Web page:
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Gretsch G9500 Jim Dandy Flat Top – Revamping Of a Very Special Model

4.6 out of 5 stars

Ask your grandad about his first guitar and chances are he’ll reminisce about his ol’ Gretsch Rex – a parlor guitar that was a staple for beginners in the 1930s and the decades that followed. Part of the Roots Collection, Gretsch has rereleased the Rex in the form of the G9500 Jim Dandy Flat Top, which is faithful to the style this iconic acoustic is remembered for, as well as an affordable price that will make it an irresistible prospect. Let’s check it out!


Body & Neck

First things first, the G9500 doesn’t look like a cheap guitar. Sure, it doesn’t look like a high-end model either, but for an acoustic under $200, it really impresses with its vintage-soaked design. It sports a 24” scale length non-cutaway flat top parlor body, made from laminated agathis on the top, back and sides. This is all covered in one of three cool retro color choices – Vintage Sunburst, Vintage White or Chieftan Red Burst, all with a vintage semi-gloss finish and screened white binding.

Due to its petite size, the G9500 proves a great model for beginners, players with smaller hands, children, travel and just for something compact to keep around the house/studio. The neck is equally small-hand friendly and feels great. It’s made of solid nato with a C shape and a smooth semi-gloss finish, while it’s capped with an 18-fret rosewood fretboard. For such a budget guitar, the build, fit and finish is very commendable, although the setup out of the box – as is the case with many cheap acoustics – lets it down a bit.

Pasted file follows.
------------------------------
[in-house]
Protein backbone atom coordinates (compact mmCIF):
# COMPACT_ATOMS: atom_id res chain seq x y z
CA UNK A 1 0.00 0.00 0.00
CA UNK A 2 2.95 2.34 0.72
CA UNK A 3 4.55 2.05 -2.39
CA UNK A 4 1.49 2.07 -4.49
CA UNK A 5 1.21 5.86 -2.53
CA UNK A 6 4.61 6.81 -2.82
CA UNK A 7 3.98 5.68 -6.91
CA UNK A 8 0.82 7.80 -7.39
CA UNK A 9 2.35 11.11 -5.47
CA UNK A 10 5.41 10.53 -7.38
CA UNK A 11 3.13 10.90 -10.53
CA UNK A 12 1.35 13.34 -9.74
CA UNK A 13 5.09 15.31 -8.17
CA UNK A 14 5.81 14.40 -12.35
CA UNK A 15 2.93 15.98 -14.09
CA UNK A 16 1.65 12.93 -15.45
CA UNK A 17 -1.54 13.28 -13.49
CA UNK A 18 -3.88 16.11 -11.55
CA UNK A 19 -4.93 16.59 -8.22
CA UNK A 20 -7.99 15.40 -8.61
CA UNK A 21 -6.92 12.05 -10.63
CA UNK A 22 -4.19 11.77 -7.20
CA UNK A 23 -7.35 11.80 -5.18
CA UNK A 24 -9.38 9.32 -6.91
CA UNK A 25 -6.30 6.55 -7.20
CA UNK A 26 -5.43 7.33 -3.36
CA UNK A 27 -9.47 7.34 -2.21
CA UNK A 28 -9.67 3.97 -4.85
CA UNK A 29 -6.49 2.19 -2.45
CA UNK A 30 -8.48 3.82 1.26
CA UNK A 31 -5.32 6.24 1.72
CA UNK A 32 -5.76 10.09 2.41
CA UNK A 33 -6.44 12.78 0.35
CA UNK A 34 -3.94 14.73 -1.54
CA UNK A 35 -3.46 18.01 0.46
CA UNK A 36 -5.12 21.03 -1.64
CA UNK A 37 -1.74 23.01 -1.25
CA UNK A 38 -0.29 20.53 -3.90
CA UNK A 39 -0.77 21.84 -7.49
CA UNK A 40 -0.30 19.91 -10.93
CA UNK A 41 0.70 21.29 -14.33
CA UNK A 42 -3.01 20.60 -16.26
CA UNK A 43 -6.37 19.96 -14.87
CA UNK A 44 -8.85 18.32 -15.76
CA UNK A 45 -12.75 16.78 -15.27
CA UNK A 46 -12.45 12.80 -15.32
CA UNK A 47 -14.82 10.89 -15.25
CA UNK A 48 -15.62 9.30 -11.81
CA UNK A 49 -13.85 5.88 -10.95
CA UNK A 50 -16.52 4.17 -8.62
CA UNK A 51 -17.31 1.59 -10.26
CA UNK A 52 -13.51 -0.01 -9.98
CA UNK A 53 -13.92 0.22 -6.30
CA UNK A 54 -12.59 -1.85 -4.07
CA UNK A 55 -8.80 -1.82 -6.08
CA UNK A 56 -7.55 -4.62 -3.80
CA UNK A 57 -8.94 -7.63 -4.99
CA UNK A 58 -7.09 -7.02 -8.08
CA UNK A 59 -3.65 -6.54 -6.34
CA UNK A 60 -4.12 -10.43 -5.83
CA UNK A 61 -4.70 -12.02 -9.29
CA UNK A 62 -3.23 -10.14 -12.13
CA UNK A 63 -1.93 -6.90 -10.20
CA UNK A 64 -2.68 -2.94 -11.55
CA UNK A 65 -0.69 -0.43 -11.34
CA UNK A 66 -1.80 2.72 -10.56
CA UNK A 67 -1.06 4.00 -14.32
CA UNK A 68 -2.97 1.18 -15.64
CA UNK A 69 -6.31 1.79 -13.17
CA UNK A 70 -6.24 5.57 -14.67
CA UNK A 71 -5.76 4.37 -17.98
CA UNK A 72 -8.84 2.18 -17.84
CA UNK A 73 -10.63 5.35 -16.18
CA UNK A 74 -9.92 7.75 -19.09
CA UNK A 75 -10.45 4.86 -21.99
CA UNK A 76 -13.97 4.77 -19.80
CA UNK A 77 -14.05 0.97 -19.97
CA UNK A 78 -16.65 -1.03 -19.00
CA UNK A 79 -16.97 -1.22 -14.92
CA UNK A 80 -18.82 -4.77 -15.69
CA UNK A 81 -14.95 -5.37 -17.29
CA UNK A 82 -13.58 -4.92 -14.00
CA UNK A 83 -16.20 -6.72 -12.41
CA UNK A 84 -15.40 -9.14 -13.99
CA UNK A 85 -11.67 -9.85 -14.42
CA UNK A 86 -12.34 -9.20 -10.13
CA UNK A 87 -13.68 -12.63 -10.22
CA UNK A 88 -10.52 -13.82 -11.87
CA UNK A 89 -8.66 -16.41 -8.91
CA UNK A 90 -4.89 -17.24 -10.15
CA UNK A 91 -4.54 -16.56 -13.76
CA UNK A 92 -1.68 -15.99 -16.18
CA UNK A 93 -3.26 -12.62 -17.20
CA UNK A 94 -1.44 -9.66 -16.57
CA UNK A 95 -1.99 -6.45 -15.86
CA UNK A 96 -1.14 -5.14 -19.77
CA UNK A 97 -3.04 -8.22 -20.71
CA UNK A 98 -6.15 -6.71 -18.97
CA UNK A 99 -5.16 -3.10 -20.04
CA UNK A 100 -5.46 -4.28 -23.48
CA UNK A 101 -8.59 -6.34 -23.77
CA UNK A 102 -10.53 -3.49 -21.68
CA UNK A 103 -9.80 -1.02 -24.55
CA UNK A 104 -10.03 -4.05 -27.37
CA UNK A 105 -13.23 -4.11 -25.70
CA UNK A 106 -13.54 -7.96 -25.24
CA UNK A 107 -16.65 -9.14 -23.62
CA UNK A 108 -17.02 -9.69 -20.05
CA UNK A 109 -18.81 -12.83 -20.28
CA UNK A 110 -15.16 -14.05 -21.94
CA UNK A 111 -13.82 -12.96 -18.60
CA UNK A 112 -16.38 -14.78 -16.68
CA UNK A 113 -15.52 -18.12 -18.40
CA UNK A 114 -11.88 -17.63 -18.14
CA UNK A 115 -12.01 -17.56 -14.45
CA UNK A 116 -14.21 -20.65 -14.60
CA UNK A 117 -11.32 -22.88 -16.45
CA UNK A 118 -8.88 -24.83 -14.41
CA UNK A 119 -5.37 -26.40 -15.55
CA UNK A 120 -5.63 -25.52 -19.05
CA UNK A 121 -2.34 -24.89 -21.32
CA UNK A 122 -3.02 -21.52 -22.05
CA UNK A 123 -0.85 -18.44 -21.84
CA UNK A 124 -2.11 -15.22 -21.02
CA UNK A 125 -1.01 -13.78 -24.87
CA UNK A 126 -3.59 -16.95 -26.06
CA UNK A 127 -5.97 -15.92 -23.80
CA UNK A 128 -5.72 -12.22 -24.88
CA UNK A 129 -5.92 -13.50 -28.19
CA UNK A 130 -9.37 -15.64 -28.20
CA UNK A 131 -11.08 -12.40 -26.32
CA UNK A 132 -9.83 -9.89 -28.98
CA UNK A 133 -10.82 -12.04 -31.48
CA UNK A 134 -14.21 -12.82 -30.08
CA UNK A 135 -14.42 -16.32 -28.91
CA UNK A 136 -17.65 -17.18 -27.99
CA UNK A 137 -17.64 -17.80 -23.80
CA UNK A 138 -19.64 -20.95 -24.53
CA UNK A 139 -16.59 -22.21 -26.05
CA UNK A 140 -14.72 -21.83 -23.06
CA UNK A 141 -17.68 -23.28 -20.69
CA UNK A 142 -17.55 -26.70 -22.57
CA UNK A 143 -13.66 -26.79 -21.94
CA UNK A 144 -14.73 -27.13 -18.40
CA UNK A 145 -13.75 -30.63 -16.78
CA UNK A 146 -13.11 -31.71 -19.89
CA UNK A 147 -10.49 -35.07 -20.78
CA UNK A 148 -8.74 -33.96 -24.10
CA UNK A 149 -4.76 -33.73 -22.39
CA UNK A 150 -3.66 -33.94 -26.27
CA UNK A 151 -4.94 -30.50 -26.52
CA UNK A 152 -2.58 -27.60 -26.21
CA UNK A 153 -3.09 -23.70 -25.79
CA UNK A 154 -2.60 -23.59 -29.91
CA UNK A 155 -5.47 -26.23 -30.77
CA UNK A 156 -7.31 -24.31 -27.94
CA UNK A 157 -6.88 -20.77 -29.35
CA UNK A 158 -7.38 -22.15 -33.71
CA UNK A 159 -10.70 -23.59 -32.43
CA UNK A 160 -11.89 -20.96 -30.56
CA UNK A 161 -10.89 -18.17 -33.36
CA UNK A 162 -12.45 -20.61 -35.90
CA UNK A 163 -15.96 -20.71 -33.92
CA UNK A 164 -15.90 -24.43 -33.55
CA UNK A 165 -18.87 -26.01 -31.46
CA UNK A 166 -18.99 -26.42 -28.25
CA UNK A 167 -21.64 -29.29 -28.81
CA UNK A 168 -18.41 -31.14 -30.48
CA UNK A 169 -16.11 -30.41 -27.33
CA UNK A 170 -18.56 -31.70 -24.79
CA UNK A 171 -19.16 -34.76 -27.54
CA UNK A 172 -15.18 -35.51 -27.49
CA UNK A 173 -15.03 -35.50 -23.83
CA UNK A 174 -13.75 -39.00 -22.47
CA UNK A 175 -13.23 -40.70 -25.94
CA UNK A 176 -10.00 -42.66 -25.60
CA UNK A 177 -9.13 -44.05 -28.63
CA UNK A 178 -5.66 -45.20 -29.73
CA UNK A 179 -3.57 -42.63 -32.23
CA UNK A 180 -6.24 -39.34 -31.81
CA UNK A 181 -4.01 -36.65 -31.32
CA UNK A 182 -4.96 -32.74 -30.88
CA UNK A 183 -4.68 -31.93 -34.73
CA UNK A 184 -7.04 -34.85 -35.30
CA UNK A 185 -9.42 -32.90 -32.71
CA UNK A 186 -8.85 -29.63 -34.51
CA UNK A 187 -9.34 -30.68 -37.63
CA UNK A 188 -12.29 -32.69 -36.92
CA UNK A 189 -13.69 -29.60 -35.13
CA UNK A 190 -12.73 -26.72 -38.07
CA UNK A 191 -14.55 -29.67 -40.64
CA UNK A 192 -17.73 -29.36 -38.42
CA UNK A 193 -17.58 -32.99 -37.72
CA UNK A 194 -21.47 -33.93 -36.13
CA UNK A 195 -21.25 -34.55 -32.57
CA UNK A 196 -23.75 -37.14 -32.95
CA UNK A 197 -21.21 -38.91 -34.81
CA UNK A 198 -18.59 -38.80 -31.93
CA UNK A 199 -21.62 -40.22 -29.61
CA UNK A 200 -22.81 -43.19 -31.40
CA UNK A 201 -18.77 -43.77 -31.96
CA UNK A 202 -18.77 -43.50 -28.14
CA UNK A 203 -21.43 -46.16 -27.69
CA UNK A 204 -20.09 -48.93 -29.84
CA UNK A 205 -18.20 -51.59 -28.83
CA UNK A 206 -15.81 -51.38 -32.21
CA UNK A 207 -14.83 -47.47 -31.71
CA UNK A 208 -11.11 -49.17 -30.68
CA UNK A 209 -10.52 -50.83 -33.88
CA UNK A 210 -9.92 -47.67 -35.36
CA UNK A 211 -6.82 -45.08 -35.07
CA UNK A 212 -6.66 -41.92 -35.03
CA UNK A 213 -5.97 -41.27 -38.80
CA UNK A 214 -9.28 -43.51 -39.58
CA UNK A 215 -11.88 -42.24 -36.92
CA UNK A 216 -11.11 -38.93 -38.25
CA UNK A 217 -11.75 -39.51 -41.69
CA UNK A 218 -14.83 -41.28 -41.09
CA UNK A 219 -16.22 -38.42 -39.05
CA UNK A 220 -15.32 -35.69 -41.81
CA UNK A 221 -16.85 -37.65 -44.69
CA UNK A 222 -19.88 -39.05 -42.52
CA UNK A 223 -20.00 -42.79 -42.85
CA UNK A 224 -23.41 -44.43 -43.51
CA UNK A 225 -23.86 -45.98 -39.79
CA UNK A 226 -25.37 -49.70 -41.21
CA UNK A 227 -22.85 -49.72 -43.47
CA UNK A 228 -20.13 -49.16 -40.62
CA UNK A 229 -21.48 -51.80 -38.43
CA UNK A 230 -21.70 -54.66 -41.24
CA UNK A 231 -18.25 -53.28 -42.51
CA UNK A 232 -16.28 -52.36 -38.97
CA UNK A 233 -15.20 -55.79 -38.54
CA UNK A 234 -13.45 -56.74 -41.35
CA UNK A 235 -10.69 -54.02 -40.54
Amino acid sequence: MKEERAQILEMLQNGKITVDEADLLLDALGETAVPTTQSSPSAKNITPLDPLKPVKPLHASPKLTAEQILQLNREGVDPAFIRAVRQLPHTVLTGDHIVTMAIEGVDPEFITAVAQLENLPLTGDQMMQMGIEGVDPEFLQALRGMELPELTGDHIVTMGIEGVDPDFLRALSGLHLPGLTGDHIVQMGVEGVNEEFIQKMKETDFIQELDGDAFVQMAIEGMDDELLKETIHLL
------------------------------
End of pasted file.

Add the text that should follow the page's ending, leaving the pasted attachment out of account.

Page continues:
With such a nice style and build for under two hundred bucks, there wouldn’t be much room for electronics left in Gretsch’s budget, so the G9500 is a solely acoustic model. Still, it comes fitted with some decent hardware that enhances the reliability of this model. On the cool 1950’s Gretsch headstock, in a 3+3 configuration, you’ll find a set of open-gear die-cast tuners, which are solid enough. At the other end there’s a rosewood bridge, with a compensated saddle. Nothing spectacular here, but all reasonable for the budget price.


We come to sound and, all in all, it’s very acceptable. Due to the smaller size, the overall projection of the G9500 lacks compared to bigger guitars, but it still has a bit of punch and is great for practice and campfire performances. The overall tone is quite sweet and boxy, which is particularly good for blues fingerstyle, thirties jazz and slide guitar, although it sounds nice enough for most styles of acoustic playing.


It’s far from perfect, but you don’t expect perfection at under $200! You do expect a decent style, tone and playability though, and the G9500 Jim Dandy certainly delivers on these fronts. So, whether you’re looking for your first guitar or your fifteenth, it’s worth making a little room for this beautiful acoustic from Gretsch.

For more info about the Gretsch G9500 Jim Dandy, click here.
For more cheap affordable acoustic guitars,click here.

Reader Interactions


  1. Robert Conroy says

    I love this little guitar. The body is attached at the 12th fret for some big sound from a little guitar. It makes a great travel guitar. The low action and neck and fretboard has the action more like an electric guitar than any acoustic I’ve played. For slide, in open g tuning, the action is still high enough to deliver the goods, but playing chords, and lead, seems effortless.

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